What we uncovered following the floor demo was that the kitchen previously had a bathroom in it, or was a bathroom. That was obvious; there was a large, squarish ghost mark on the floor where walls had formerly been located. The floor in that area, under the modern day kitchen sink location, was garbage (water damage). There were very obvious holes in the floor where toilet and bath tub drain plumbing had been, and holes in the floor where water lines had been located.
The client had hoped to salvage and refinish the original floor, as the rest of the flooring on the first floor is the original 3/4" pine. Unfortunately, on top of a large amount of waviness, the floor in the kitchen area was too destroyed and flat out rotten in spots to be refininshed. Instead, we 1, solidified the original floor (patched holes, sistered joists, drove screws, etc.), 2, glued and screwed down down a more solid, modern subfloor on top of that (1/2" OSB), 3, mortared and screwed down 1/2" cement board on top of that, and 4, set 12"x24" slate tile on top of that.
In between all those steps, we did whatever we could to get the floor as close to flat as we could. In some spots that meant using self-leveling underlayment. In other spots, that meant additional layers of subfloor material. It was an arduous process.
We split the tile work, which not only includes the kitchen but also a 1/2 bathroom and hallway, into a couple separate phases. Getting the kitchen area knocked out first allowed us to get going on setting the cabinets, while the remainder of the crew could conitnue on with the tile work. We aren't quite finished yet, although we should be close by tomorrow...and I was reminded, as I have been so many times in the past, that there's a price to pay for using charcoal-colored grout.
I spent the past week away from the shop so we could get a kitchen remodeling project underway, but this weekend I was finally able to put in some hours working on the reclaimed wood laundry room island counter top. I've had the lumber stacked up in the shop for what seems like forever, and now, with the counter top glued up and in the clamps, it's pretty nice to no longer have that giant pile of 19th century lumber screaming at me to build something with it.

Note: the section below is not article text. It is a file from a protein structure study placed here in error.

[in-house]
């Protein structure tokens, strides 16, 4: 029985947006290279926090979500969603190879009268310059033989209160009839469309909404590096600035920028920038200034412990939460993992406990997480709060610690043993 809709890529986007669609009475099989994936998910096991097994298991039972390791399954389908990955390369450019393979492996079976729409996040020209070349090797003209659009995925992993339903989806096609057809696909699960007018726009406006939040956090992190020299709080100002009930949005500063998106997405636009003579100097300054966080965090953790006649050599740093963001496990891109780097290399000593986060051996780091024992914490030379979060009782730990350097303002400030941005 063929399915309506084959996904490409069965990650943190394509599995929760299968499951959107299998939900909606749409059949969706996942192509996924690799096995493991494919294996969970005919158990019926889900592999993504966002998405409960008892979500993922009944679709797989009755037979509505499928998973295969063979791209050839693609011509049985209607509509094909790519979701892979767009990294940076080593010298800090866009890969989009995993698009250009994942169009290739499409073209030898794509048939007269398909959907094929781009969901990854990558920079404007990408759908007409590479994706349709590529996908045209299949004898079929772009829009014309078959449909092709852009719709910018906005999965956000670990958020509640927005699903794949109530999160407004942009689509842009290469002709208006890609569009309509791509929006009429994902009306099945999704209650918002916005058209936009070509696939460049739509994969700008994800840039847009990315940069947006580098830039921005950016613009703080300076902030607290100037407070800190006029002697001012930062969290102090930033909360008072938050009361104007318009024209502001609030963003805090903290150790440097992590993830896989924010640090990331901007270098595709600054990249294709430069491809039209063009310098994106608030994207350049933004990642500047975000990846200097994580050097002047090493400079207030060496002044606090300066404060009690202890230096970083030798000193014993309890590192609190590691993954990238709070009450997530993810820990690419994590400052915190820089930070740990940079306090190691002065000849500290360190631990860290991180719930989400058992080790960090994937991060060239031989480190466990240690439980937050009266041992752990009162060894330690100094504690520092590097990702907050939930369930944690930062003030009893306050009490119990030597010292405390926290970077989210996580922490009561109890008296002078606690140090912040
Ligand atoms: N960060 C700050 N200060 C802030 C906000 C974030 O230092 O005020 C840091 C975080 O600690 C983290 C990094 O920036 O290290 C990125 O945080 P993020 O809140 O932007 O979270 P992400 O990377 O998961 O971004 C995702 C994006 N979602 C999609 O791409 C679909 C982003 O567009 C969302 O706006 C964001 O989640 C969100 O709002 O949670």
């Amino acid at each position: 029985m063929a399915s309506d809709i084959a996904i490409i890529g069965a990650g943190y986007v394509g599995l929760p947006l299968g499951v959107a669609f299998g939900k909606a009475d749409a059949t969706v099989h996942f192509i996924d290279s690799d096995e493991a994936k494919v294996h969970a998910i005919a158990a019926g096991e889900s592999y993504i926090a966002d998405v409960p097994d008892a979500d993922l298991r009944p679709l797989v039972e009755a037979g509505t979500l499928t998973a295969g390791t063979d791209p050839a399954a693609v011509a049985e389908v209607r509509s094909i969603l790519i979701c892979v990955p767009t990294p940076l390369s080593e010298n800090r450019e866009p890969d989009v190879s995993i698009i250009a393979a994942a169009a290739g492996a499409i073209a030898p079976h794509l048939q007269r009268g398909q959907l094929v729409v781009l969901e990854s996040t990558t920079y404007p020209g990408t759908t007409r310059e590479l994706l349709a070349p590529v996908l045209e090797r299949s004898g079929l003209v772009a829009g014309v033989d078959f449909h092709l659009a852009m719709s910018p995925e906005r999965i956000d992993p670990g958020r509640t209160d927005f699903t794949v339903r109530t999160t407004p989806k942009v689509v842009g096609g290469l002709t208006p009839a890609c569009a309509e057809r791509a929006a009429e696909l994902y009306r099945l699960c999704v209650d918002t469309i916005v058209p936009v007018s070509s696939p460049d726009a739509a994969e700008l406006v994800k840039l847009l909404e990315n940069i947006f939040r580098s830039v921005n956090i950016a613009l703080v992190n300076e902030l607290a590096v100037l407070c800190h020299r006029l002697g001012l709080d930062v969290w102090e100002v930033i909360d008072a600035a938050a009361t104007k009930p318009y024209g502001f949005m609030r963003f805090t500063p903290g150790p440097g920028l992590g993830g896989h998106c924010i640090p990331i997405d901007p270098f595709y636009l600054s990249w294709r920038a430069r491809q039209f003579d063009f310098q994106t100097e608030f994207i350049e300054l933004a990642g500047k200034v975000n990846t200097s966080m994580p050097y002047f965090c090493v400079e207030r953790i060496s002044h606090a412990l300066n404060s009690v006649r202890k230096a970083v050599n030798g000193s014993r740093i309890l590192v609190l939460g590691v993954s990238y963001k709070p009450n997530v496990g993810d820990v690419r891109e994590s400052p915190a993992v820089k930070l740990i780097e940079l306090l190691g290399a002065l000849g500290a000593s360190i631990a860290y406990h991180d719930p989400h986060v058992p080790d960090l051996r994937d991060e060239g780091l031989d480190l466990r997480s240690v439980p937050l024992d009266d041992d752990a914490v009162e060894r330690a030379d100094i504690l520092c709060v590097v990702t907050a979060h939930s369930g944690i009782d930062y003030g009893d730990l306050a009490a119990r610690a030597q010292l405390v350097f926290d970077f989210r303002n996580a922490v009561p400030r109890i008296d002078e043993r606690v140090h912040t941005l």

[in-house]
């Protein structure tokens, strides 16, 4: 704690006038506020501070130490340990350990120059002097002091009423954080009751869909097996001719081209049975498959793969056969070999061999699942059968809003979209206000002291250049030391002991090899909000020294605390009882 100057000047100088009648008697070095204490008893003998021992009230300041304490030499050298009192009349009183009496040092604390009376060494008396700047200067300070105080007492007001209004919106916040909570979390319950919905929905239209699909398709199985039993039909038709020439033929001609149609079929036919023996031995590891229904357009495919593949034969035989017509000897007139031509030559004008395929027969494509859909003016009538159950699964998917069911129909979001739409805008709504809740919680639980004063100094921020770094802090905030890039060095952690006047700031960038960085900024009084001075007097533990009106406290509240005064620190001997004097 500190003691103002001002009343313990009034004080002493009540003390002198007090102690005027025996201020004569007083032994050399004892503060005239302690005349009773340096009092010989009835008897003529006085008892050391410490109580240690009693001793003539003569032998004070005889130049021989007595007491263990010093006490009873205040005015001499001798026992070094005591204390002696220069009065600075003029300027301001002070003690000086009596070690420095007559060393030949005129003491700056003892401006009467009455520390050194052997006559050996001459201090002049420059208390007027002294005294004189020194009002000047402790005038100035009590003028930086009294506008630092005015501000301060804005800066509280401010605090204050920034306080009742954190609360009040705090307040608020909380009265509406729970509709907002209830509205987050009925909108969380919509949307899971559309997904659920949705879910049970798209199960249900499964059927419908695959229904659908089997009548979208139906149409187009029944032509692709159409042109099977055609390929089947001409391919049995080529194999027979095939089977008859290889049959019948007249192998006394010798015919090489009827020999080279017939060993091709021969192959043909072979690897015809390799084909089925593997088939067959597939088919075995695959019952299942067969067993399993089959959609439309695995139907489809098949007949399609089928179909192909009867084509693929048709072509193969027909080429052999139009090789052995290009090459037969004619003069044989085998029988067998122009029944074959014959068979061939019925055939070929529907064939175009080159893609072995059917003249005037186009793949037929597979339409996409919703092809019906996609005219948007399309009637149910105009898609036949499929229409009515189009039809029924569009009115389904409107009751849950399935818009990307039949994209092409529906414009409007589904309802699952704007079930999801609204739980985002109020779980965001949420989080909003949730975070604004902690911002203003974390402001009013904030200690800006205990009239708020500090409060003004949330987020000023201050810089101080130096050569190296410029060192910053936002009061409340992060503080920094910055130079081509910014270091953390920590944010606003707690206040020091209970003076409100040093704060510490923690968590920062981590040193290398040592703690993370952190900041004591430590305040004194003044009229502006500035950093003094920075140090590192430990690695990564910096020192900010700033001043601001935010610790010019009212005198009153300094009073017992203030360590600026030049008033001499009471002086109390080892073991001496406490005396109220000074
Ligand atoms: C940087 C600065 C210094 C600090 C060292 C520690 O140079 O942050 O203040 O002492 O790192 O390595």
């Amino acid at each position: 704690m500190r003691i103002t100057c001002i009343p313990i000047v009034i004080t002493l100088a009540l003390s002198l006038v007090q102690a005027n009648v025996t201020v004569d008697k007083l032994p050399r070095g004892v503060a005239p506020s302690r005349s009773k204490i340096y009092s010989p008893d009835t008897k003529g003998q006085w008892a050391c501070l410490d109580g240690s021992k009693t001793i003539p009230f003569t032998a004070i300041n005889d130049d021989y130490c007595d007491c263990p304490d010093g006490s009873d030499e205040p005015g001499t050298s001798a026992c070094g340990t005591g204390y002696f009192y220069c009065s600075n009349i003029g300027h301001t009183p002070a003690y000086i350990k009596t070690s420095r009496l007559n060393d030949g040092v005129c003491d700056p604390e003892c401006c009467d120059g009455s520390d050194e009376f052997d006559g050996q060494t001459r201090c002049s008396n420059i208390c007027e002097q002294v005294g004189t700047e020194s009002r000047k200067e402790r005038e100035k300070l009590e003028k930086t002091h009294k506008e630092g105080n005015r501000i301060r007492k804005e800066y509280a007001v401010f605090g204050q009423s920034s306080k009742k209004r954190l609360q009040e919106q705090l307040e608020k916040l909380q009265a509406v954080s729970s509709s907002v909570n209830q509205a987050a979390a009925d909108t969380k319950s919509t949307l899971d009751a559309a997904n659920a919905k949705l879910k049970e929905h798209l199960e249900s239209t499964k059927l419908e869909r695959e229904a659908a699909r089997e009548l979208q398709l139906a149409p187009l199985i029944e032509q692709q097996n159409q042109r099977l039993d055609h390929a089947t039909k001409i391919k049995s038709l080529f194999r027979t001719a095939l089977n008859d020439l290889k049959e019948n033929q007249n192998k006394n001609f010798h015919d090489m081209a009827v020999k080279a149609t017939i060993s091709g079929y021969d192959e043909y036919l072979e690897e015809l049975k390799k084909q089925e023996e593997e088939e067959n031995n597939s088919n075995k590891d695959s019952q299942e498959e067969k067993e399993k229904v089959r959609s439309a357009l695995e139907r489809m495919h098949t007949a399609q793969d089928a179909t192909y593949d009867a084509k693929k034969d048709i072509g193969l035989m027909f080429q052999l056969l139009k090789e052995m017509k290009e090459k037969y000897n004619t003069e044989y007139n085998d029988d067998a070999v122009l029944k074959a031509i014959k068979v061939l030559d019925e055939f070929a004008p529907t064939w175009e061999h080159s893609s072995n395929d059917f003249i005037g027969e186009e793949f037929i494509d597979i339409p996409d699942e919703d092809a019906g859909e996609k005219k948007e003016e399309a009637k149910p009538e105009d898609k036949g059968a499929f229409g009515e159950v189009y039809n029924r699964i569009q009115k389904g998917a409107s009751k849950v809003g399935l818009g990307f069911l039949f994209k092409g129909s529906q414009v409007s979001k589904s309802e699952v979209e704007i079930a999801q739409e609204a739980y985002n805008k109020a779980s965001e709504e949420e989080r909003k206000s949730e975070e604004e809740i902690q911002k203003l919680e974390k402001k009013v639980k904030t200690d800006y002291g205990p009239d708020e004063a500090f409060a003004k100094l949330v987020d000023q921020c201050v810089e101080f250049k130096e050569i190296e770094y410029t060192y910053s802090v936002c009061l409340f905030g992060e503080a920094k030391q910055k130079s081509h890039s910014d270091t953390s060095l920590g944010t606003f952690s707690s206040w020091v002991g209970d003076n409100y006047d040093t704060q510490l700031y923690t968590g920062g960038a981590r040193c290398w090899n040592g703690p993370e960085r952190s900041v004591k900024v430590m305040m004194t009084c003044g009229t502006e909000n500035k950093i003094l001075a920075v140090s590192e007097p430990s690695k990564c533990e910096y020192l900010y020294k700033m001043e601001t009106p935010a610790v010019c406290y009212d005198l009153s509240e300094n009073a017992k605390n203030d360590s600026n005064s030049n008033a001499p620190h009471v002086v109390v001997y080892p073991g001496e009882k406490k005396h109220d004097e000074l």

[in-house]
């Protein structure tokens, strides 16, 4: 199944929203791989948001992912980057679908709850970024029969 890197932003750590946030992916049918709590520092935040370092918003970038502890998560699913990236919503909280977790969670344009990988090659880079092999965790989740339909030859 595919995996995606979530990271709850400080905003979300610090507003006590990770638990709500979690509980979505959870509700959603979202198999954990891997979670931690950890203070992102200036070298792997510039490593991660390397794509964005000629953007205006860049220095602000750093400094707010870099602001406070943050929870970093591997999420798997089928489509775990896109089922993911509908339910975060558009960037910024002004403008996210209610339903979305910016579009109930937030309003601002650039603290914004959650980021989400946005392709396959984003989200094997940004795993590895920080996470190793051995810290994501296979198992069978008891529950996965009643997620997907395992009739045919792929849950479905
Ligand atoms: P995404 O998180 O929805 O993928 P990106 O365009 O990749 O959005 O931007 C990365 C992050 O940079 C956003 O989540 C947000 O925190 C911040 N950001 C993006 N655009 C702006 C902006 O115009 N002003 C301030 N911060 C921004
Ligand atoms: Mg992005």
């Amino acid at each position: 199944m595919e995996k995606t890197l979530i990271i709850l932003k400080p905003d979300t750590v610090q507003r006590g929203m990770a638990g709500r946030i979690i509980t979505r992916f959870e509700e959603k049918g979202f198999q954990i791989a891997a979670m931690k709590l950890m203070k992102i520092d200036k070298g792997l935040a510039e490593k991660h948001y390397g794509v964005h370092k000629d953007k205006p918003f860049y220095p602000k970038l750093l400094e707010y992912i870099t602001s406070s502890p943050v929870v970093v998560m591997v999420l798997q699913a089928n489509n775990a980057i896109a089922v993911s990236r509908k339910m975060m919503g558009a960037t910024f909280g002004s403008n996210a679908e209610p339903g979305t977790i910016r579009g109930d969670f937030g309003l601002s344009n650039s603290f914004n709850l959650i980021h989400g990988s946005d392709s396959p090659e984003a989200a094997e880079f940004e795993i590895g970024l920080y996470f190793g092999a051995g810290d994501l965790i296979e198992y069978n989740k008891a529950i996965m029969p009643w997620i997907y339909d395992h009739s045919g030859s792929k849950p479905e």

I almost always deal with the construction of big reclaimed wood counter/table tops by using hand tools. The reasons for this are twofold:
For this counter top, I thought I'd get cute and go straight to the power tools since all the wood was (seemingly) pretty close to being flat. I first ran the counter top boards through the planer (I skip planed them), which worked out pretty decently...for a while. I would have run them over the jointer first, but my jointer wasn't wide enough, long enough or powerful enough to handle some of the larger boards. Anyhow, after a pretty rigorous workout for the planer, it decided it had had enough and started shutting itself down. That was a first, and the instant it happened, all I could hear was the sound of a cash register opening (but don't worry, she's not broken...just needed a nap).
Once I solved that little issue, I ran the lumber through the table saw to get everything straight. I have a 7' long jig I use to cut straight edges, which in effect works like a jointer. Unfortunately, I don't have a big enough shop to have really long, dedicated infeed and outfeed tables, so I have to do some shop rearranging before I can use said jig. Much like the planer operation, this worked out reasonably well...